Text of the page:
Eve Myles Interview: Torchwood, Doctor Who & All New People
In an exclusive interview, Eve Myles reveals how she was hand-picked by Scrubs star Zach Braff for his play, and the influence of two nude women on her career
The ever-lovely, ever-smiling Eve Myles was one of the stars of SFX Weekender 3, and it still amazes us how someone so, well – how can we put this politely? – talkative as she is (she can fit about three times as many words into a panel as your average guest), still manages to find new things to talk about. But when SFX caught up with her at her hotel the night before for a fireside chat (we kid you not) and vases of wine (or “pints of wine” as Myles coined it), she really did have something new to talk about. As well as talking about Torchwood and Doctor Who, she was enthusing about the new play she’s appearing in, All New People, alongside Scrubs star Zach Braff, who also wrote the play. Learn more about dates and buying tickets here.
Can you tell about the play and your role in it?
“It’s Zach’s first play. He wrote it and it’s been performed just off Broadway with a different cast out there. Being his first play he didn’t want to perform in it then; he wanted to just be the writer and see how it panned out. Obviously he would have loved to have done it but he’s a very professional guy.
“Anyway, it went down so well in New York that the company wanted to bring it to London. Zach agreed to it and brought his wonderful director Peter DuBois with him, and decided that this time around he’d be playing the lead, Charlie.
“There are only four of us in it, but they obviously had to recast all of the other characters. It’s 90 minutes, four characters, very, very funny and very touching. Moving and dark also. He writes it so beautifully.
“It’s about these four strangers who meet in a beach house on Long Beach Island, an island just off New Jersey. So you’ve got three Americans and a young British girl. I’m playing Emma, who is absolutely nothing like Gwen Cooper for a start. Somebody who comes to see the show and thinks they’re going to see Gwen Cooper is going to be very disappointed. She’s a young woman who’s left a very dark past behind and she’s had to go somewhere where she can disappear, and this is the perfect place. The only thing that’s there is a fire station, a real estate office and a garage, so it takes a particular type of person to be on Long Beach Island in the winter months. She’s an eccentric English neurotic. She’s sweet and innocent and funny, moving and desperately searching for happiness and friendship.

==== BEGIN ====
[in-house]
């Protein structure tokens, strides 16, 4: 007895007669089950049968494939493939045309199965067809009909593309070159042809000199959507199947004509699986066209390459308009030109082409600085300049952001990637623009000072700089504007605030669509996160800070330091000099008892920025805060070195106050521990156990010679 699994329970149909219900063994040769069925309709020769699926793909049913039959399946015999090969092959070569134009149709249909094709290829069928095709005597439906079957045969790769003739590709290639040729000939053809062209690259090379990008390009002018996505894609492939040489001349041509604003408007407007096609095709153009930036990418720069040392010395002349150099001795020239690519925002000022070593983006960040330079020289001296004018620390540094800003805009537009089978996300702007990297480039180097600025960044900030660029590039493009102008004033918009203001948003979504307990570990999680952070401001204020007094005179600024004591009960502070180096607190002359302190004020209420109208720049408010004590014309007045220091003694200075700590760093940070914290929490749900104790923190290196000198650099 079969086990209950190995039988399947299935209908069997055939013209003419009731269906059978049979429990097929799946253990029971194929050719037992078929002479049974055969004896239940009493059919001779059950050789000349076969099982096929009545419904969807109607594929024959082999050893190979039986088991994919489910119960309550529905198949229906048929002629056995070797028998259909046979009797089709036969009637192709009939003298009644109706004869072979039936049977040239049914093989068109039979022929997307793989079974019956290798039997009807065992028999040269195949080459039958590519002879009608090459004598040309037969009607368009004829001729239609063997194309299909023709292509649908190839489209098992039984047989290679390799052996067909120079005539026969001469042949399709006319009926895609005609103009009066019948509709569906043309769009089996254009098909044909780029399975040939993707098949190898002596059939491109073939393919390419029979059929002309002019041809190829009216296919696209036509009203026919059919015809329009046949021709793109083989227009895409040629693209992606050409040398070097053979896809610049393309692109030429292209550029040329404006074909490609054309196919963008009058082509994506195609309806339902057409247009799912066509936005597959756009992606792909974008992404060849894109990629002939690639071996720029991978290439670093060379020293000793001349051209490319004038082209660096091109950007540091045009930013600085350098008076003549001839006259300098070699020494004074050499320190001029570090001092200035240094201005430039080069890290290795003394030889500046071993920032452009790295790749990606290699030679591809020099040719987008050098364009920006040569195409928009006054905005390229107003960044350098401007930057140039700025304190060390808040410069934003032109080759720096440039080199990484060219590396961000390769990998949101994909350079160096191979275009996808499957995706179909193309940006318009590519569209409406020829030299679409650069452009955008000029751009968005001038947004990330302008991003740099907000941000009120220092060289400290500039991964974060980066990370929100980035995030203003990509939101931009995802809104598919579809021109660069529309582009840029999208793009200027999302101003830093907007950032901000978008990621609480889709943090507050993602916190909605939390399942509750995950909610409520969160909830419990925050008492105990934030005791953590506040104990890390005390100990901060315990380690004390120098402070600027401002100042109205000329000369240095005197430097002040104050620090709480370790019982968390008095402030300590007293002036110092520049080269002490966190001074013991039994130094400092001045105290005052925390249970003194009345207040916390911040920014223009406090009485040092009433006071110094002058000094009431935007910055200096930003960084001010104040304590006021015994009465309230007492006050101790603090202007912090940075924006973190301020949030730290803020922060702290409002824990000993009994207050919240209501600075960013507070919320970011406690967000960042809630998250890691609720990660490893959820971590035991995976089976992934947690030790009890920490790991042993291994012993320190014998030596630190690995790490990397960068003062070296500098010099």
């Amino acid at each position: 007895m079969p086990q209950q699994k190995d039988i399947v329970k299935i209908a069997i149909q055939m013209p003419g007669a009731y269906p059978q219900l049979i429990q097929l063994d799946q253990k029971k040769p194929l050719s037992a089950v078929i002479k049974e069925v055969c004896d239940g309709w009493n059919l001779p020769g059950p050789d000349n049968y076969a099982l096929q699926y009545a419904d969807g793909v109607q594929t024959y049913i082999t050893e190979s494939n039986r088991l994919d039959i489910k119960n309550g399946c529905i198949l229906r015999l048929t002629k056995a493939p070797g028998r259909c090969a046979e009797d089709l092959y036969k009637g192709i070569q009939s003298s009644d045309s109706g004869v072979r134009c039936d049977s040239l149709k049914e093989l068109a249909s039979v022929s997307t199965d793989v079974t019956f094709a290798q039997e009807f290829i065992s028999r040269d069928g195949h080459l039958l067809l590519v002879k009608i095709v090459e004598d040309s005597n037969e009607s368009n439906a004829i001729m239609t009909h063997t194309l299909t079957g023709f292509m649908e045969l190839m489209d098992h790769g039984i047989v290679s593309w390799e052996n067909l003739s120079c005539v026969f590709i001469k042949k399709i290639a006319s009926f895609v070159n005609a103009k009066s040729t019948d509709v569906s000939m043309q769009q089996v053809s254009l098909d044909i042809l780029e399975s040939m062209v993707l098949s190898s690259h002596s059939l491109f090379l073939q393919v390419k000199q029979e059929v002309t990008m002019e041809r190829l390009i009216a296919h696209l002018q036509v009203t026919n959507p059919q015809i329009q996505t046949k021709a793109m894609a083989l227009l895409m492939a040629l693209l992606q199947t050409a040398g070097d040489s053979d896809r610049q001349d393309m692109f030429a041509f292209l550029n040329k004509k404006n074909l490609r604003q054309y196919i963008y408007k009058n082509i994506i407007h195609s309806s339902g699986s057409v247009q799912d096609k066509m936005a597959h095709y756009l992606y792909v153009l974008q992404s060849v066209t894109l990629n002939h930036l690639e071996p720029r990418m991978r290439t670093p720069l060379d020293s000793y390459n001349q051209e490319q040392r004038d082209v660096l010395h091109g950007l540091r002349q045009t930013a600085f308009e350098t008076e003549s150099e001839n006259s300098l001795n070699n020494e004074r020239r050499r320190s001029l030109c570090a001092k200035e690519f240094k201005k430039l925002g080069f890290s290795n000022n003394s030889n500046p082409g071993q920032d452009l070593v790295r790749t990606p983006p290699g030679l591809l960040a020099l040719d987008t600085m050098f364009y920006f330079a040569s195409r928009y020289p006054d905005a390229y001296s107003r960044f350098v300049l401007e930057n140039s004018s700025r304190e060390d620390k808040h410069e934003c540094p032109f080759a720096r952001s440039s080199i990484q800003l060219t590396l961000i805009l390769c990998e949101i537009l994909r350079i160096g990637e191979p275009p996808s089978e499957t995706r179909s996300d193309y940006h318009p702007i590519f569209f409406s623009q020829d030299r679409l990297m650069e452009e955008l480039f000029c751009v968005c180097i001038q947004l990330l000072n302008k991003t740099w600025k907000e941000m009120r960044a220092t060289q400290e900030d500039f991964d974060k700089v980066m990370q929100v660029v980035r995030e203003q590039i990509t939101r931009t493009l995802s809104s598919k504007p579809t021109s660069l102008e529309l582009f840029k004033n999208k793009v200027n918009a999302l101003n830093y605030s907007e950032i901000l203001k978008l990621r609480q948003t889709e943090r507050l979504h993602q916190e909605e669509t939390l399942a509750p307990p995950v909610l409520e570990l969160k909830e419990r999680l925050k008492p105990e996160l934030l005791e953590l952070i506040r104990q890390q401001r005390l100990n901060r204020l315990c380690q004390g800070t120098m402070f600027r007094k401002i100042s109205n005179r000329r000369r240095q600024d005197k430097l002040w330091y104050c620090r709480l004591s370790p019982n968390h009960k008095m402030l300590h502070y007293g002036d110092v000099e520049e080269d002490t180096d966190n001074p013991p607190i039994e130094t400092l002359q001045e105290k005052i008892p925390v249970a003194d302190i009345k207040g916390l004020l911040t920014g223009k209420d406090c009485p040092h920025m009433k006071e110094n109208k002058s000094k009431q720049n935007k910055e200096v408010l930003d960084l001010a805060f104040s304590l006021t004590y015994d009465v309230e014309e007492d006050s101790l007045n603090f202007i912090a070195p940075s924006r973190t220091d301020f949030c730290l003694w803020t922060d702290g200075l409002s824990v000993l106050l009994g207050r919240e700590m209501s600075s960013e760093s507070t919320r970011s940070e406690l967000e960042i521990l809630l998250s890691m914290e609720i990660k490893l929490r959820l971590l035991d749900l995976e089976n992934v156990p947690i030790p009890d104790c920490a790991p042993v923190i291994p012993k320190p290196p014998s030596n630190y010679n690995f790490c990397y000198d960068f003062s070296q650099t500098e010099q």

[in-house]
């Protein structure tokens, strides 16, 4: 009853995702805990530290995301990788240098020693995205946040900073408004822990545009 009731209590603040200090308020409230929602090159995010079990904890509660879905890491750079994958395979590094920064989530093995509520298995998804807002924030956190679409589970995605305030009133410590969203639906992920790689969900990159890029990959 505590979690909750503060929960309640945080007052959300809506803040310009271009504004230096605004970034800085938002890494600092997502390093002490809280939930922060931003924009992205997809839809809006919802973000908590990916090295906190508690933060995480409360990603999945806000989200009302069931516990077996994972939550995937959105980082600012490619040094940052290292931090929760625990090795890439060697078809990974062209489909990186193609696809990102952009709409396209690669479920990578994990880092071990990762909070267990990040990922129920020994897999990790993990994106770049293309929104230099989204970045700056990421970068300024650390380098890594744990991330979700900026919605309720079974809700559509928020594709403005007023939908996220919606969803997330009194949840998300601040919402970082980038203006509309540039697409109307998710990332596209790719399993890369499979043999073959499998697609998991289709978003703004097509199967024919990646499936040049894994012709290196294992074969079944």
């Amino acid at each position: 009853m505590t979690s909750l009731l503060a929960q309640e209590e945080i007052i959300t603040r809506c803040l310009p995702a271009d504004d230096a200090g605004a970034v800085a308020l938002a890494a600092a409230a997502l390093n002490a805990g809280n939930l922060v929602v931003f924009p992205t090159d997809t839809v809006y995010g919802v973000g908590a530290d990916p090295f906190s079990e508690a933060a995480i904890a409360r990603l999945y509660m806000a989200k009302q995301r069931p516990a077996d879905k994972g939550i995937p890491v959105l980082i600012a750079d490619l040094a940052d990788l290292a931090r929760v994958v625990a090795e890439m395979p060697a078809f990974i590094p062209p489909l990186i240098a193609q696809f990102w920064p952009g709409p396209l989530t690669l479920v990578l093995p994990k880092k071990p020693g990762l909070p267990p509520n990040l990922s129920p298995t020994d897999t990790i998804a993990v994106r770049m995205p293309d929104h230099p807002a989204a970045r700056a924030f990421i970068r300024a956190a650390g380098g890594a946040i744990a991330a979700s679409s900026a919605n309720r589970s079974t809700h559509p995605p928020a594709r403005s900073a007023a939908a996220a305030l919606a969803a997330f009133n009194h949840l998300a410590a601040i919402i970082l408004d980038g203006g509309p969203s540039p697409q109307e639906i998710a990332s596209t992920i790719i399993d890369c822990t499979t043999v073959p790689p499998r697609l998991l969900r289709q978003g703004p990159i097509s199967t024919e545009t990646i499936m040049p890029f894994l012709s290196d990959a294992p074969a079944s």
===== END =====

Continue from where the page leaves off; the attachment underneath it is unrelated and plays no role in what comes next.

“It’s four characters in one house. They’re all little broken animals and they all fix each other. There’s no huge stage changes; it’s about the four characters and the story. It’s really good.”
How did you get involved?
“It was one of the strangest auditions of my life. On the Friday my agent phoned me up very excited because I was desperate to get back to doing theatre, and I wanted to do some comedy because I’ve never done comedy. She phoned me up on the Friday and she said to me, ‘I’ve got this wonderful script, I’m going to send it to you and they’re going to have a look at some of your stuff over the weekend. And if they like what they see then on Monday you might get a phone call and you might have you to read for them.’